Geriatric 8 (G-8) is the first screening tool that was developed specifically for older cancer patients with the aim of identifying patients who could benefit from a geriatric assessment (9). G-8 consists of eight questions about food intake, weight loss, mobility, neuropsychological problems (depression and dementia), body mass index, use of medication, the patient’s own assessment of their health status and chronological age. The result points add up to a maximum of 17. An international consensus recommends this tool for selecting older patients with cancer for a geriatric assessment in the case of an overall score of < 15 (10). G-8 was developed in France and translated into Norwegian, but has not been validated in Norwegian. It takes about five minutes to fill in, and has a sensitivity of 85 % and a specificity of 64 % for detecting frailty (11). A low score has been shown to be a strong and consistent predictor of death in patients with cancer, irrespective of metastatic status and type of tumour (12). At the Department of Oncology, the form was used in 2017 to systematically identify frailty indicators in older cancer patients. The doctors in the department were encouraged to use the form for all new patients aged ≥ 70. The form was completed by the attending doctor as part of structured record-taking and scanned into the patient’s records. In this review, we have recorded the G-8 responses where the form was used.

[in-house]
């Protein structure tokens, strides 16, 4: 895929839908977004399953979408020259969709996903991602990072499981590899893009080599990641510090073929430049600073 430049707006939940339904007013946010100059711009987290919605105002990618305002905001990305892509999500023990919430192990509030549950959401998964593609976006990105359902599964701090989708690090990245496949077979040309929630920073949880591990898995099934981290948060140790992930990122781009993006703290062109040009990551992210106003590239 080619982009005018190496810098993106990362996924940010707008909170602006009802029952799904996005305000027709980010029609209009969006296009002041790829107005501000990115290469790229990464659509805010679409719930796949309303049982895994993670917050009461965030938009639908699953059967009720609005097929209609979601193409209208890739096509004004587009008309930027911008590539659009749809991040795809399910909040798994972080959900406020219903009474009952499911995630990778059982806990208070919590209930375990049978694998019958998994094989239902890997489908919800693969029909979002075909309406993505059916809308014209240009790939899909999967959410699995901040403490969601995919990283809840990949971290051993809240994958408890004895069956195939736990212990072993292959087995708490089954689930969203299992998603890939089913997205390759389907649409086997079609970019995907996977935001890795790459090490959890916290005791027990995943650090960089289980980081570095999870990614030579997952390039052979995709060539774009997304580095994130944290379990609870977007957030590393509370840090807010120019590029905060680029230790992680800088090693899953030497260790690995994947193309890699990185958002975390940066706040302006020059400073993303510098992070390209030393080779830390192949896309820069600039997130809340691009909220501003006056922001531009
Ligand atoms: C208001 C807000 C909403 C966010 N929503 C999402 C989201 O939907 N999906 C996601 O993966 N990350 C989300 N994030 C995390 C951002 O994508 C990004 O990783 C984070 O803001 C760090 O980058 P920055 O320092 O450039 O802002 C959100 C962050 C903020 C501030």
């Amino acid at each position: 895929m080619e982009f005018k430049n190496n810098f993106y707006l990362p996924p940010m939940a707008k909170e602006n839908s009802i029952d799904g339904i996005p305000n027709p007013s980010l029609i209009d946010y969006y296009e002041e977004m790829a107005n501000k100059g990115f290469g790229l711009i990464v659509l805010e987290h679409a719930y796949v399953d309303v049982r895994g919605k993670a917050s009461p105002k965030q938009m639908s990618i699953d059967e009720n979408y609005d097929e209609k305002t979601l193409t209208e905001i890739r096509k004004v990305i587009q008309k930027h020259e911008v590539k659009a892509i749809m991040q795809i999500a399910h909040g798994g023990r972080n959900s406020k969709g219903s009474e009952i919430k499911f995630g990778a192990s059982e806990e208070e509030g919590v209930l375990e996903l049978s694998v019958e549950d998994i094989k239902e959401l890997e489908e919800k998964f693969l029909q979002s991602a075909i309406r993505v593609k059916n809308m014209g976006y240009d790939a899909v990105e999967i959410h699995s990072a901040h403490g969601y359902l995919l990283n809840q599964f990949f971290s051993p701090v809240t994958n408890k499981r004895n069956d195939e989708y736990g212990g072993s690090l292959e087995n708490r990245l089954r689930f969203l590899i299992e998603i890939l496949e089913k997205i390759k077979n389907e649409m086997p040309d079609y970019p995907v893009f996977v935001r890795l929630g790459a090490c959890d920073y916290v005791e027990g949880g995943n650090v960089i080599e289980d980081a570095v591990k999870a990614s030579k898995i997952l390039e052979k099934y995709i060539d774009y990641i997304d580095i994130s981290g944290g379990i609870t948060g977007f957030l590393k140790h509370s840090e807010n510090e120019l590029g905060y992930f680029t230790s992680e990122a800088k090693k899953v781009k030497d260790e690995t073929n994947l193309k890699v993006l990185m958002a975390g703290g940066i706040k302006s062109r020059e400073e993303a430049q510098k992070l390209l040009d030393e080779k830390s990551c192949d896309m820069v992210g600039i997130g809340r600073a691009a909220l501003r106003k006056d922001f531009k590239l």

De-identified data were collected in the department’s local quality register, which was established after consulting the Data Protection Official and stored according to the hospital’s procedures for local quality registers. Publication of the results has been cleared with the Data Protection Official. Descriptive analyses were performed with the aid of SPSS statistics software.

Results

We identified 235 patients born in 1947 or earlier who had had an initial consultation at the Department of Oncology in 2017. They accounted for 48 % of the total number of initial consultations. The median age was 75 (range 60–93 years), and 130 (55 %) were men (Table 1). Treatment intent was curative for 66 patients (28 %), palliative for 160 (68 %) and follow-up after previous treatment with curative intent for 9 (4 %). Performance status was given or sufficiently described for 202 patients (86 %). Of these, 44 (22 %) had ECOG 0, 88 (44 %) ECOG 1, 49 (24 %) ECOG 2, 20 (10 %) ECOG 3 and 1 (0.4 %) ECOG 4. The description of the functioning of 33 of the patients (14 %) was not sufficient to allow assessment of their ECOG status.